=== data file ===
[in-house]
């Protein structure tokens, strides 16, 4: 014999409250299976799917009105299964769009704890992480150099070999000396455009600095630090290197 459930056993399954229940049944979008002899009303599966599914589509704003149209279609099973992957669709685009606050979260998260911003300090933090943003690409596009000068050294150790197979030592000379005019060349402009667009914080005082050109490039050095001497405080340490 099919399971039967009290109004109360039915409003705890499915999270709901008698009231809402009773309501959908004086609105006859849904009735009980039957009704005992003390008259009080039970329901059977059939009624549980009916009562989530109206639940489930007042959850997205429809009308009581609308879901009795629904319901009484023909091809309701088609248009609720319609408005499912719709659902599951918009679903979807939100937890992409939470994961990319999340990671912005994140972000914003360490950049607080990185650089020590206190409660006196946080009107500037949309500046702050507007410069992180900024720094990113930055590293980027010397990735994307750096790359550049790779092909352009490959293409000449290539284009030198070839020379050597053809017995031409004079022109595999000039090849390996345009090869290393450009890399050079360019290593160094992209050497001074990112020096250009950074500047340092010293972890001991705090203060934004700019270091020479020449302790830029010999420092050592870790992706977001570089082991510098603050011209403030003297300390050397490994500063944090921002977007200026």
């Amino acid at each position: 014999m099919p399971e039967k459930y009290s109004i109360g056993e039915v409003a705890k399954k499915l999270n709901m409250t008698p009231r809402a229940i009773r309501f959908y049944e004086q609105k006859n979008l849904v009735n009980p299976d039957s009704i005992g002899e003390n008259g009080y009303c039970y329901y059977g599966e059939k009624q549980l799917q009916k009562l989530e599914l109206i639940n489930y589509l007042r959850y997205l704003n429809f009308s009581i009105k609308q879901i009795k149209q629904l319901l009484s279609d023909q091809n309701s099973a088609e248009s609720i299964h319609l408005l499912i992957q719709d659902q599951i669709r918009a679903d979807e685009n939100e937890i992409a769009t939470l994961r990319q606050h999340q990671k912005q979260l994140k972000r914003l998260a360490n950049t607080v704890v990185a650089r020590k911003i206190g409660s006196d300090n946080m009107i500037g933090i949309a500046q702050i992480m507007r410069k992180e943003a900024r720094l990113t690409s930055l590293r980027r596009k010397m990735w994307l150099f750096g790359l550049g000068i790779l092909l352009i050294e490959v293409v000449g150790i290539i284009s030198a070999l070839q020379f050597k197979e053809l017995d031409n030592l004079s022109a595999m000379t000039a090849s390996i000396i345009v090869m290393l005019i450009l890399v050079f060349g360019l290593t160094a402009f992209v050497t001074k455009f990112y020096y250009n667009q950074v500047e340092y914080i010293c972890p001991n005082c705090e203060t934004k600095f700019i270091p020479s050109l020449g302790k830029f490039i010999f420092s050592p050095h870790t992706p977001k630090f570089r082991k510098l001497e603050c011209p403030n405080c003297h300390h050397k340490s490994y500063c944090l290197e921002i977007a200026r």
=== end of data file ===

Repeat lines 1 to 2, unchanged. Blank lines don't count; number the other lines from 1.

[in-house]
């Protein structure tokens, strides 16, 4: 014999409250299976799917009105299964769009704890992480150099070999000396455009600095630090290197 459930056993399954229940049944979008002899009303599966599914589509704003149209279609099973992957669709685009606050979260998260911003300090933090943003690409596009000068050294150790197979030592000379005019060349402009667009914080005082050109490039050095001497405080340490 099919399971039967009290109004109360039915409003705890499915999270709901008698009231809402009773309501959908004086609105006859849904009735009980039957009704005992003390008259009080039970329901059977059939009624549980009916009562989530109206639940489930007042959850997205429809009308009581609308879901009795629904319901009484023909091809309701088609248009609720319609408005499912719709659902599951918009679903979807939100937890992409939470994961990319999340990671912005994140972000914003360490950049607080990185650089020590206190409660006196946080009107500037949309500046702050507007410069992180900024720094990113930055590293980027010397990735994307750096790359550049790779092909352009490959293409000449290539284009030198070839020379050597053809017995031409004079022109595999000039090849390996345009090869290393450009890399050079360019290593160094992209050497001074990112020096250009950074500047340092010293972890001991705090203060934004700019270091020479020449302790830029010999420092050592870790992706977001570089082991510098603050011209403030003297300390050397490994500063944090921002977007200026």